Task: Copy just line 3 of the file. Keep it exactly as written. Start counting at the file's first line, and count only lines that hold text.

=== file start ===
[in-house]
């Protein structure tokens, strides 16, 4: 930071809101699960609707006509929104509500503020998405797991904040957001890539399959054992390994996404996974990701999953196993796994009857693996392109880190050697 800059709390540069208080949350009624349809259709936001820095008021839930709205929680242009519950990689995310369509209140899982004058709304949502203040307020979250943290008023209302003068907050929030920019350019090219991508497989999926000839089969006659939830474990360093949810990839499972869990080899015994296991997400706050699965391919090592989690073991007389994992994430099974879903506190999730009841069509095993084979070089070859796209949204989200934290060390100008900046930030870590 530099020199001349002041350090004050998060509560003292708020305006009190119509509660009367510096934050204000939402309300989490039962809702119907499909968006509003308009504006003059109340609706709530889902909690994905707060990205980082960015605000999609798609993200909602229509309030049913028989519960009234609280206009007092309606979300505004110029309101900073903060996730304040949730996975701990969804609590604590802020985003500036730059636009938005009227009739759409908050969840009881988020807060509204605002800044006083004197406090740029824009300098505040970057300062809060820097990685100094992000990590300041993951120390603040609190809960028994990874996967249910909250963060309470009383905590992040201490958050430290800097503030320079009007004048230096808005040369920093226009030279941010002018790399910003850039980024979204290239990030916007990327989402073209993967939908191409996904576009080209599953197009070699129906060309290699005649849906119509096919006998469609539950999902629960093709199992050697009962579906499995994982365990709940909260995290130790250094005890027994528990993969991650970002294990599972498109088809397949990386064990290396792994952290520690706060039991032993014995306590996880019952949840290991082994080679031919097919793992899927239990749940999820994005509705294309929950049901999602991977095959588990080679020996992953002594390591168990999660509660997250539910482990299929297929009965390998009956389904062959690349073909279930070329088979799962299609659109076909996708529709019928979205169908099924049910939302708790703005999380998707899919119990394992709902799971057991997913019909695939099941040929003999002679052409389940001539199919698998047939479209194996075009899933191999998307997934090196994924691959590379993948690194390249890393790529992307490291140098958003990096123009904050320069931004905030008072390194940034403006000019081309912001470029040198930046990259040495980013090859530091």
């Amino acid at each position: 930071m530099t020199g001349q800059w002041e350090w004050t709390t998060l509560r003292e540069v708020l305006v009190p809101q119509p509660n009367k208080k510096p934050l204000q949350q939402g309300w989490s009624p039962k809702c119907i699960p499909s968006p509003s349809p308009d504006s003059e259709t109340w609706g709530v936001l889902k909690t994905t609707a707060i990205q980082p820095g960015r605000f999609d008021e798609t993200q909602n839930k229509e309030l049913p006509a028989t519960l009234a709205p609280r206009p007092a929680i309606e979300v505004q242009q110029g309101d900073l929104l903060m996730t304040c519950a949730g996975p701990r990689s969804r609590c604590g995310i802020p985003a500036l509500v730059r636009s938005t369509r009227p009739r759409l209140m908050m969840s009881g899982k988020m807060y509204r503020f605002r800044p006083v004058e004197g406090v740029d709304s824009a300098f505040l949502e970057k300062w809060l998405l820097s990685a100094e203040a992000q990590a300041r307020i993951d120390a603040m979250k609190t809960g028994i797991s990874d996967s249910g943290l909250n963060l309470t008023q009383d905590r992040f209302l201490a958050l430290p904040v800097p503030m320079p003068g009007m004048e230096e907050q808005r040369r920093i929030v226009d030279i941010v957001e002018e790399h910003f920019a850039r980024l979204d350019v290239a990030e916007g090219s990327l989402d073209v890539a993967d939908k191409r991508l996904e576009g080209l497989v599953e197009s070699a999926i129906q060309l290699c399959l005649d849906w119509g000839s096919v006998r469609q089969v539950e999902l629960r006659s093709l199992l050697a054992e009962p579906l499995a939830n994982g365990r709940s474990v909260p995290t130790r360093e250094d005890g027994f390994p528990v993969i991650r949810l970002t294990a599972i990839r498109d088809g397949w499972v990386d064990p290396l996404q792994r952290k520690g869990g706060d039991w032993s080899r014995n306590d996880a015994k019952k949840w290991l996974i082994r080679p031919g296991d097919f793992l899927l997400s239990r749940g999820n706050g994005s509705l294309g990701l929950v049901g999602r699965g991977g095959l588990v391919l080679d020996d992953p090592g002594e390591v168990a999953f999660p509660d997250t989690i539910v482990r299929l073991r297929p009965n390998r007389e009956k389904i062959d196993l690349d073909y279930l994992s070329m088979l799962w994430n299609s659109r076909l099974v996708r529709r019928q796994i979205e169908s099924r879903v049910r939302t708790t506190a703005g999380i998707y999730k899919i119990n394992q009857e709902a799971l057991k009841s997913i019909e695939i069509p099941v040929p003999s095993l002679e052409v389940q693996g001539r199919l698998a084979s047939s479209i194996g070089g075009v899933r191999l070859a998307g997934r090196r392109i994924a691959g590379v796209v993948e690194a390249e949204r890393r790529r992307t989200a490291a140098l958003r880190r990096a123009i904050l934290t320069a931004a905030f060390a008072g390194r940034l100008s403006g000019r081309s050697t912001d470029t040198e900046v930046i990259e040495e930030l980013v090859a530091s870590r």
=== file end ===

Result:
């Amino acid at each position: 930071m530099t020199g001349q800059w002041e350090w004050t709390t998060l509560r003292e540069v708020l305006v009190p809101q119509p509660n009367k208080k510096p934050l204000q949350q939402g309300w989490s009624p039962k809702c119907i699960p499909s968006p509003s349809p308009d504006s003059e259709t109340w609706g709530v936001l889902k909690t994905t609707a707060i990205q980082p820095g960015r605000f999609d008021e798609t993200q909602n839930k229509e309030l049913p006509a028989t519960l009234a709205p609280r206009p007092a929680i309606e979300v505004q242009q110029g309101d900073l929104l903060m996730t304040c519950a949730g996975p701990r990689s969804r609590c604590g995310i802020p985003a500036l509500v730059r636009s938005t369509r009227p009739r759409l209140m908050m969840s009881g899982k988020m807060y509204r503020f605002r800044p006083v004058e004197g406090v740029d709304s824009a300098f505040l949502e970057k300062w809060l998405l820097s990685a100094e203040a992000q990590a300041r307020i993951d120390a603040m979250k609190t809960g028994i797991s990874d996967s249910g943290l909250n963060l309470t008023q009383d905590r992040f209302l201490a958050l430290p904040v800097p503030m320079p003068g009007m004048e230096e907050q808005r040369r920093i929030v226009d030279i941010v957001e002018e790399h910003f920019a850039r980024l979204d350019v290239a990030e916007g090219s990327l989402d073209v890539a993967d939908k191409r991508l996904e576009g080209l497989v599953e197009s070699a999926i129906q060309l290699c399959l005649d849906w119509g000839s096919v006998r469609q089969v539950e999902l629960r006659s093709l199992l050697a054992e009962p579906l499995a939830n994982g365990r709940s474990v909260p995290t130790r360093e250094d005890g027994f390994p528990v993969i991650r949810l970002t294990a599972i990839r498109d088809g397949w499972v990386d064990p290396l996404q792994r952290k520690g869990g706060d039991w032993s080899r014995n306590d996880a015994k019952k949840w290991l996974i082994r080679p031919g296991d097919f793992l899927l997400s239990r749940g999820n706050g994005s509705l294309g990701l929950v049901g999602r699965g991977g095959l588990v391919l080679d020996d992953p090592g002594e390591v168990a999953f999660p509660d997250t989690i539910v482990r299929l073991r297929p009965n390998r007389e009956k389904i062959d196993l690349d073909y279930l994992s070329m088979l799962w994430n299609s659109r076909l099974v996708r529709r019928q796994i979205e169908s099924r879903v049910r939302t708790t506190a703005g999380i998707y999730k899919i119990n394992q009857e709902a799971l057991k009841s997913i019909e695939i069509p099941v040929p003999s095993l002679e052409v389940q693996g001539r199919l698998a084979s047939s479209i194996g070089g075009v899933r191999l070859a998307g997934r090196r392109i994924a691959g590379v796209v993948e690194a390249e949204r890393r790529r992307t989200a490291a140098l958003r880190r990096a123009i904050l934290t320069a931004a905030f060390a008072g390194r940034l100008s403006g000019r081309s050697t912001d470029t040198e900046v930046i990259e040495e930030l980013v090859a530091s870590r």